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Waupaca housing project OK’d

Tycore Built’s proposed housing units for Waupaca. Courtesy City of Waupaca

Tycore takes over development

By Robert Cloud

Waupaca Common Council approved a development agreement for the construction of 32 single-family homes and 124 apartment units that will add nearly $28 million to the city’s total property values.

The council approved the agreement with Tycore Built LLC at its Feb. 6 meeting.

In a memo to council members and the mayor, City Administrator Aaron Jenson noted the city had released Hoffman Development Group from a December 2022 development agreement because Hoffman had been unable to secure financing in time for their scheduled commitments.

Tycore’s residential development is planned for a large tract of vacant land located south of Royalton Street/State Highway 54 and north of Godfrey Drive between the State Highway 22 bypass and Industrial Drive.

“If Tycore is successful in Phase 1, they will have the first option to secure land for future phases,” Jenson said. “Success in Phase 1 will be measured by completion of their commitments tied to public infrastructure and hitting a mark of $10 million of value added by Jan. 1, 2026.”

Tycore plans to develop approximately 358 housing units totaling $69 million in value over 10 years.

Jenson said he and Jarod Rachu, the city’s community and economic development director, visited the village of Howard, where Tycore is based, and the city of Oconto Falls. They saw Tycore’s projects first-hand and spoke with municipal administrators, who described their experience working with Tycore as positive.

Workforce housing

Wade Micoley, owner of Tycore Built, described his plans for Waupaca as “workforce housing development.” His goal is to develop housing options “so that employers can hire more people.”

He cited the Housing Needs Assessment of Bowen National Research, which found that less than 15% of existing residential units were built since 2000 and only 2% were built in the last 10 years.

“The biggest demand is in workforce housing,” Micoley said. “We’re not talking about McMansion-type houses. These are houses that everyone can purchase and buy.”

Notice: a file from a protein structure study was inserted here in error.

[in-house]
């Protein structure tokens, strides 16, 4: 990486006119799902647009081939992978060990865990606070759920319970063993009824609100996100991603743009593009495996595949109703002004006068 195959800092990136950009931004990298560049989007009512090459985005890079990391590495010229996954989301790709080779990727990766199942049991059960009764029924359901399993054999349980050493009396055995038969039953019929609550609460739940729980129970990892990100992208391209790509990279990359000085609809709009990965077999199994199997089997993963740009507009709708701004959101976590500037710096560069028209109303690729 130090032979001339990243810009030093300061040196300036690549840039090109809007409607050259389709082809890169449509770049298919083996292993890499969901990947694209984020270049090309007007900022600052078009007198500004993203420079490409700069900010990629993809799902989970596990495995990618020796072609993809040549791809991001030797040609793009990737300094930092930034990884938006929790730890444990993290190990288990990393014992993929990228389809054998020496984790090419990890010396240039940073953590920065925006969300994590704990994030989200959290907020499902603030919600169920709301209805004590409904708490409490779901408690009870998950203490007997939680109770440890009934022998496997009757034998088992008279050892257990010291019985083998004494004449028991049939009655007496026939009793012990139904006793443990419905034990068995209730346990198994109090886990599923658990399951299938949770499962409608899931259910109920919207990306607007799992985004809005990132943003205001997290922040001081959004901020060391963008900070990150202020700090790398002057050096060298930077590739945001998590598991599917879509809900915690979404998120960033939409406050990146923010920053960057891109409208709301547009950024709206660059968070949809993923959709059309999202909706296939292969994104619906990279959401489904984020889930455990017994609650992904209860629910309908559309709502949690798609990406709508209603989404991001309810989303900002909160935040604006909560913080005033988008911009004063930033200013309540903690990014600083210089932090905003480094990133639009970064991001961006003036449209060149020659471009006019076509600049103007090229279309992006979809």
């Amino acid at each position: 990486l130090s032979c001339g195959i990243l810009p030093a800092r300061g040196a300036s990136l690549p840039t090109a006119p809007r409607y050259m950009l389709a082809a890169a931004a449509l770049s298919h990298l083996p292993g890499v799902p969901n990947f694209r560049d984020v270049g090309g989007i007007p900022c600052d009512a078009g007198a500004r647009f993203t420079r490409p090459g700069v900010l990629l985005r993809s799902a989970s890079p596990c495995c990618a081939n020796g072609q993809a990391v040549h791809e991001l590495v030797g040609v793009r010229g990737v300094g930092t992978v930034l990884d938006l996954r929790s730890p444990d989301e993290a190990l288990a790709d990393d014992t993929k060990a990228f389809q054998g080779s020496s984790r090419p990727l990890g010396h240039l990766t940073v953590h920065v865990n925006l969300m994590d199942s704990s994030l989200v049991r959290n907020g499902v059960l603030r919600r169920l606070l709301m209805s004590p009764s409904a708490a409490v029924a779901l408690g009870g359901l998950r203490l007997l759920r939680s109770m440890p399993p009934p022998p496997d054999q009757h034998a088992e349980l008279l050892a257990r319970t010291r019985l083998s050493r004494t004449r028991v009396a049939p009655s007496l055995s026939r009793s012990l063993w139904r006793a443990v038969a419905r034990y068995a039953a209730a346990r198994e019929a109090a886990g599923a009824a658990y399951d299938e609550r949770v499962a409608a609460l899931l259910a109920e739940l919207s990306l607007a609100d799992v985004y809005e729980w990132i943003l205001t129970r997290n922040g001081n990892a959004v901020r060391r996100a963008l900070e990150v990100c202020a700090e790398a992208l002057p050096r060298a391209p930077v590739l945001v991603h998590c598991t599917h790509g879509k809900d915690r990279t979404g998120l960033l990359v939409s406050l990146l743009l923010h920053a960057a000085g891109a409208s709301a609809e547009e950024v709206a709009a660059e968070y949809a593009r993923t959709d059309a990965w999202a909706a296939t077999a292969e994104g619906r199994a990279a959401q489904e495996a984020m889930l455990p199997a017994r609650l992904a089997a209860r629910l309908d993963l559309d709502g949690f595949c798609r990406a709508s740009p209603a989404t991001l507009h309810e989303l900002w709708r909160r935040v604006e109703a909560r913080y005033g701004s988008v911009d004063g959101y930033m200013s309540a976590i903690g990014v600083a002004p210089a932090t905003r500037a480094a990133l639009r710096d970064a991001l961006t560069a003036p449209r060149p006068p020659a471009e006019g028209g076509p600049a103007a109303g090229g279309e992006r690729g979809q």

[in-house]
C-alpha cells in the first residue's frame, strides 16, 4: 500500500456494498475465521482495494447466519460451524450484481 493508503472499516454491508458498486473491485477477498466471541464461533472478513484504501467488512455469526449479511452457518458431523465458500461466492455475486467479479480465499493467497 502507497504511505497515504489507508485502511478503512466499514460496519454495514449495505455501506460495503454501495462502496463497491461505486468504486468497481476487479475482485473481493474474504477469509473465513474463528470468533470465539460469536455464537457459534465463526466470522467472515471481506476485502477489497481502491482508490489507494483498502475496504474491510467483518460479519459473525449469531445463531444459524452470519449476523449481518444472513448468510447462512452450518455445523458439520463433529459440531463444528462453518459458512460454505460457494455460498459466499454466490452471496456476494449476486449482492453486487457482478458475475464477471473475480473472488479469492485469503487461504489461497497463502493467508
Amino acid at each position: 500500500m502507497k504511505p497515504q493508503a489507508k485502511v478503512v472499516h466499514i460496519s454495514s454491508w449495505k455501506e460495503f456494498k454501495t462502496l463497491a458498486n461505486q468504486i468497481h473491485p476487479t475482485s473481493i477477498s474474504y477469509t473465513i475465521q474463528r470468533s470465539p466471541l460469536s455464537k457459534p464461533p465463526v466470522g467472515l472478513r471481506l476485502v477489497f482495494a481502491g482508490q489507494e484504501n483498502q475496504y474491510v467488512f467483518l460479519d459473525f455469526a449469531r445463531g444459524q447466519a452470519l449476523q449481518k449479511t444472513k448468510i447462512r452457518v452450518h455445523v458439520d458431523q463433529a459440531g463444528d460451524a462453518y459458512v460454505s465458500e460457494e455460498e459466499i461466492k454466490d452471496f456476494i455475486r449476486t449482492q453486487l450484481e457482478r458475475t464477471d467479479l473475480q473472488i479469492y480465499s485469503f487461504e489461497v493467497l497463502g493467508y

When selling a house, Tycore will bring a potential buyer into a model home, show them various lot sizes, designs and floor plans, interior and exterior colors and materials – such as siding, roofing, flooring and cabinetry. They then put together a package and price.

“It’s customizable, but it’s not custom,” Micoley said.

Home prices can range from under $250,000 for 1.065 square feet with two bedrooms, two baths and a two-stall garage, to nearly $400,000 for 1,915 square feet with three bedrooms, 2.5 baths and a three-stall garage.

The types of homes that Tycore builds will be based on what they find actually selling after the project is launched.

He said Tycore will begin building six homes, one of which will be the model. The other houses will be for immediate turn-key sale.

“We’re moving to break ground in July,” Micoley told the council.

Project financing

Tycore is working with the city on a pay-go basis.

The company pays for infrastructure up front, then is compensated by the city based on the additional tax revenues collected through the existing tax incremental financing district that the city already created for that area.

Under a TIF District, the city collects all the new tax revenues generated by new development, including revenues that would go to other taxing entities, such as the school district and the county. These new revenues pay the costs of development.

Tycore will receive 96% of the revenues generated by the TIF District.

The city’s financial advisor, Adam Ruechel with R.W. Baird & Co., said the developer’s total outlay for the project is projected at $6.76 million.

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